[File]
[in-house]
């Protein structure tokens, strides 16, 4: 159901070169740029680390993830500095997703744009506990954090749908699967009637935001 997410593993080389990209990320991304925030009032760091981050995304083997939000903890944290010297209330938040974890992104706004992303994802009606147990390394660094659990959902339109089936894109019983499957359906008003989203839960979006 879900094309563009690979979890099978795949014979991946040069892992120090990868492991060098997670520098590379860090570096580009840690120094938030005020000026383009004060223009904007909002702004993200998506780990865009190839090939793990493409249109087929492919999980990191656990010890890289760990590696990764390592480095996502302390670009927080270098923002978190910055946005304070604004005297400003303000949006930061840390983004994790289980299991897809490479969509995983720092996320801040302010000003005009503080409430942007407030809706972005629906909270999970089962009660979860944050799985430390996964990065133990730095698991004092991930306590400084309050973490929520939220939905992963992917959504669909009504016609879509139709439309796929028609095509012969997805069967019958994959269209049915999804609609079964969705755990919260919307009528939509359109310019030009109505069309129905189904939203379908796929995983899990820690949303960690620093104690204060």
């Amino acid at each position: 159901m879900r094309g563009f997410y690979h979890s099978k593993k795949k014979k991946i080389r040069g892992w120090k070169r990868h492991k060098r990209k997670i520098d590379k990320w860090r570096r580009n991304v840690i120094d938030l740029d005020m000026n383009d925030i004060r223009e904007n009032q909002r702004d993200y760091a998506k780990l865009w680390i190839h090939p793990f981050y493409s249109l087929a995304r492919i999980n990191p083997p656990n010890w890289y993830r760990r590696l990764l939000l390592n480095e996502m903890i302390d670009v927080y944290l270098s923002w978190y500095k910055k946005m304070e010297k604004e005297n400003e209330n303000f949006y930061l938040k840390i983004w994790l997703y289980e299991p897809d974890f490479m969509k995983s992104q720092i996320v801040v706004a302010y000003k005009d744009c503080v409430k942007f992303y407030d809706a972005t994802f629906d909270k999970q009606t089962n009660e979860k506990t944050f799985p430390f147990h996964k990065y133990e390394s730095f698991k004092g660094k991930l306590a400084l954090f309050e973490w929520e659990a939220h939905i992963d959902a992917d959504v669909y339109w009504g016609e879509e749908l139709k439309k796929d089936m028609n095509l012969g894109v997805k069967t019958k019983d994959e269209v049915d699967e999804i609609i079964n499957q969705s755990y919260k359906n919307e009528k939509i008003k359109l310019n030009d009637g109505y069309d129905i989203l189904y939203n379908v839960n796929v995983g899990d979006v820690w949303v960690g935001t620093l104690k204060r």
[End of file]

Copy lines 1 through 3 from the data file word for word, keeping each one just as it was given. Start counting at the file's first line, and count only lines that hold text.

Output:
[in-house]
């Protein structure tokens, strides 16, 4: 159901070169740029680390993830500095997703744009506990954090749908699967009637935001 997410593993080389990209990320991304925030009032760091981050995304083997939000903890944290010297209330938040974890992104706004992303994802009606147990390394660094659990959902339109089936894109019983499957359906008003989203839960979006 879900094309563009690979979890099978795949014979991946040069892992120090990868492991060098997670520098590379860090570096580009840690120094938030005020000026383009004060223009904007909002702004993200998506780990865009190839090939793990493409249109087929492919999980990191656990010890890289760990590696990764390592480095996502302390670009927080270098923002978190910055946005304070604004005297400003303000949006930061840390983004994790289980299991897809490479969509995983720092996320801040302010000003005009503080409430942007407030809706972005629906909270999970089962009660979860944050799985430390996964990065133990730095698991004092991930306590400084309050973490929520939220939905992963992917959504669909009504016609879509139709439309796929028609095509012969997805069967019958994959269209049915999804609609079964969705755990919260919307009528939509359109310019030009109505069309129905189904939203379908796929995983899990820690949303960690620093104690204060």
């Amino acid at each position: 159901m879900r094309g563009f997410y690979h979890s099978k593993k795949k014979k991946i080389r040069g892992w120090k070169r990868h492991k060098r990209k997670i520098d590379k990320w860090r570096r580009n991304v840690i120094d938030l740029d005020m000026n383009d925030i004060r223009e904007n009032q909002r702004d993200y760091a998506k780990l865009w680390i190839h090939p793990f981050y493409s249109l087929a995304r492919i999980n990191p083997p656990n010890w890289y993830r760990r590696l990764l939000l390592n480095e996502m903890i302390d670009v927080y944290l270098s923002w978190y500095k910055k946005m304070e010297k604004e005297n400003e209330n303000f949006y930061l938040k840390i983004w994790l997703y289980e299991p897809d974890f490479m969509k995983s992104q720092i996320v801040v706004a302010y000003k005009d744009c503080v409430k942007f992303y407030d809706a972005t994802f629906d909270k999970q009606t089962n009660e979860k506990t944050f799985p430390f147990h996964k990065y133990e390394s730095f698991k004092g660094k991930l306590a400084l954090f309050e973490w929520e659990a939220h939905i992963d959902a992917d959504v669909y339109w009504g016609e879509e749908l139709k439309k796929d089936m028609n095509l012969g894109v997805k069967t019958k019983d994959e269209v049915d699967e999804i609609i079964n499957q969705s755990y919260k359906n919307e009528k939509i008003k359109l310019n030009d009637g109505y069309d129905i989203l189904y939203n379908v839960n796929v995983g899990d979006v820690w949303v960690g935001t620093l104690k204060r």